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[FYI] (Fwd) Berlin Conference Urges Action on Web Hate Sites

------- Forwarded message follows -------
Date sent:      	Mon, 26 Jun 2000 15:29:37 -0400
From:           	David Banisar <banisar@privacy.org>
Subject:        	Berlin Conference Urges Action on Web Hate Sites
To:             	Global Internet Liberty Campaign <gilc-plan@gilc.org>
Send reply to:  	gilc-plan@gilc.org

Berlin Conference Urges Action on Web Hate Sites
12:38 p.m. ET (1638 GMT) June 26, 2000

BERLIN (Reuters) - German President Johannes Rau called on Monday for
a system of rules to govern the Internet to combat the rise in Web
sites promoting racism and xenophobia.

"We need a framework that sets boundaries for the use of modern 
information technology,'' Rau said at the start of a two-day 
conference in Berlin on hate-speech on the Internet.

"We cannot just stand by and watch while opponents of human rights and
those contemptuous of democracy exploit these new technological
possibilities,'' said Rau, whose office is primarily ceremonial.

The conference's co-organizers, the Los Angeles-based Simon 
Wiesenthal Center named after the Austrian Nazi hunter, said while
there was just one Web site promoting hate in 1995, there were now
over 2,000.

In Germany alone the number of extreme right-wing homepages has 
jumped to 330 this year, about 10 times more than four years ago, the
country's internal security watchdog says.

Justice Minister Herta Daeubler-Gmelin told the conference Germany was
very worried about the trend.

"To stop hate on the Internet we need European initiatives, but also
action that reaches beyond Europe,'' she said.

European Justice and Home Affairs Commissioner Antonio Vitorino 
agreed. "The Internet is an international phenomenon in every sense of
the word and any effective response will hinge on high levels of
international cooperation,'' he said.

Vitorino said there was still a worrying level of racism and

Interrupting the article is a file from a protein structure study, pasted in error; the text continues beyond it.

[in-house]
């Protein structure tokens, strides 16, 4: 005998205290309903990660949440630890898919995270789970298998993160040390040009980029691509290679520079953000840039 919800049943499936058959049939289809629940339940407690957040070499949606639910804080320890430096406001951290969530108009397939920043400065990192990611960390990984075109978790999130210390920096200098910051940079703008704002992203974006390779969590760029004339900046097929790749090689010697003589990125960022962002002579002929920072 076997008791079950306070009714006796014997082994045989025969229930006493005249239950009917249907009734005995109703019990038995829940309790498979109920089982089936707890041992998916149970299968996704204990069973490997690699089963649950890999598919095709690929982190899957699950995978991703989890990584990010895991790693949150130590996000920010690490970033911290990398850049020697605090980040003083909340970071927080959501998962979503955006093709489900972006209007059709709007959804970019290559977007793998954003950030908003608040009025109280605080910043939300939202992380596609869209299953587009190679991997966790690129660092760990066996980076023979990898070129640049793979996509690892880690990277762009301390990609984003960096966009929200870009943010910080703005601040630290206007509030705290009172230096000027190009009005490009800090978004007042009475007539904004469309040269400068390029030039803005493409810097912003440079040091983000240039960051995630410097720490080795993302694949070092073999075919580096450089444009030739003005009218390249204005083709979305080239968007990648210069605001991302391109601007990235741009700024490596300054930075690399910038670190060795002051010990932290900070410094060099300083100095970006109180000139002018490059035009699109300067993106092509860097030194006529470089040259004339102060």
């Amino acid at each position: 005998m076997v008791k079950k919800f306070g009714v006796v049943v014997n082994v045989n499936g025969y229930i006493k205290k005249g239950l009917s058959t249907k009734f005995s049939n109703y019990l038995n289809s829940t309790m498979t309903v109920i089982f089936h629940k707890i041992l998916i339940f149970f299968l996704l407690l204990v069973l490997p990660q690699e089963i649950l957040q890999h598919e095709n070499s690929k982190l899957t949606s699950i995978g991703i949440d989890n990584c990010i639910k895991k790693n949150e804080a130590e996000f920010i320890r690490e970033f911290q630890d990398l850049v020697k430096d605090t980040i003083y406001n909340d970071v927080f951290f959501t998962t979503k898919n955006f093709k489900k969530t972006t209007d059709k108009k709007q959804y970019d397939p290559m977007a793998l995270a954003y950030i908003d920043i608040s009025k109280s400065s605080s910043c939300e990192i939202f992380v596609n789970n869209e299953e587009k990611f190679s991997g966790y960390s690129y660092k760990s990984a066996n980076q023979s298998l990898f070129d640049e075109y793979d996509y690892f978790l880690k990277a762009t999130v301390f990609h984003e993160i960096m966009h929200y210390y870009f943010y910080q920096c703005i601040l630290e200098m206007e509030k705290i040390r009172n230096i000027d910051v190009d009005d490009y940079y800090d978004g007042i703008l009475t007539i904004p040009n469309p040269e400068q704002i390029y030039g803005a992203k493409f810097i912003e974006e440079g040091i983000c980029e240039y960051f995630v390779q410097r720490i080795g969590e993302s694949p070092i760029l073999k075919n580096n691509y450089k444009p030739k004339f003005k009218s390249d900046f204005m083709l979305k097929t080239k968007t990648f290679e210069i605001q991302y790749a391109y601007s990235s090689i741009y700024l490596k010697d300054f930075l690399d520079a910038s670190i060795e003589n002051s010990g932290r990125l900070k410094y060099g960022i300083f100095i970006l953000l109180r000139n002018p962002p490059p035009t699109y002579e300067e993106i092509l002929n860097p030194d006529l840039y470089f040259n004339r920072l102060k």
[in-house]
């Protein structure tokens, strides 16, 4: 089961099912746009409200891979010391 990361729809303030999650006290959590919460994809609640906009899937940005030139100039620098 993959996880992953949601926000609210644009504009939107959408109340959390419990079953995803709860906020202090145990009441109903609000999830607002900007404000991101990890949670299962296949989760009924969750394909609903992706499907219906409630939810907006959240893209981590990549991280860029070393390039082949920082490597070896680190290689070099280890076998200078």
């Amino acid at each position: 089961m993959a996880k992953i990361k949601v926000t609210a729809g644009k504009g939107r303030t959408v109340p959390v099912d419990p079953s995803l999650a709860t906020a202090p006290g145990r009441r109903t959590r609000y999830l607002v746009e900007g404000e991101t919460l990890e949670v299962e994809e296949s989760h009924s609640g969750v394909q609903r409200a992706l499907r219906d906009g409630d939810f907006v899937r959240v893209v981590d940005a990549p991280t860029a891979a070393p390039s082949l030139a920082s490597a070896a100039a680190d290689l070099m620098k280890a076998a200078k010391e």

xenophobia in Europe and said neo-Nazi groups had moved their home
pages to servers outside the continent to sell their books and
insignia and promote far-right theories.


Vitorino told the conference he hoped a draft European convention on
crimes in cyberspace would be completed by the end of this year and
said the Commission would also propose an initiative against child
pornography on the Internet and discuss similar moves against hate
promoted on the Web.

Robert Cailliau, the co-inventor of the World Wide Web, repeated calls
for all Internet users to be licensed.

"I am opposed to censorship by the industry itself, but sites and
authors should be registered,'' said Cailliau, who designed the Web
with Briton Tim Berners-Lee in 1990.

"The legal framework must be global,'' he added.

Ulrich Sieber, professor of information law at Munich University,
agreed for the need for a global approach, but noted it could be
difficult given the strength of the clause in the U.S. constitution
protecting free speech.

"The Internet is a global medium so we need global strategies,''
Sieber said.

"Most of the countries in Europe have gone further than the United
States. I respect the U.S. constitution, but you would think they
could do more to try and find common minimum standards,'' he said.

On Tuesday Germany's Daeubler-Gmelin is due to propose a declaration
suggesting an international minimum standard for the legal treatment
of racial hatred and xenophobia in cyberspace as well as a draft code
of conduct for the Internet community.

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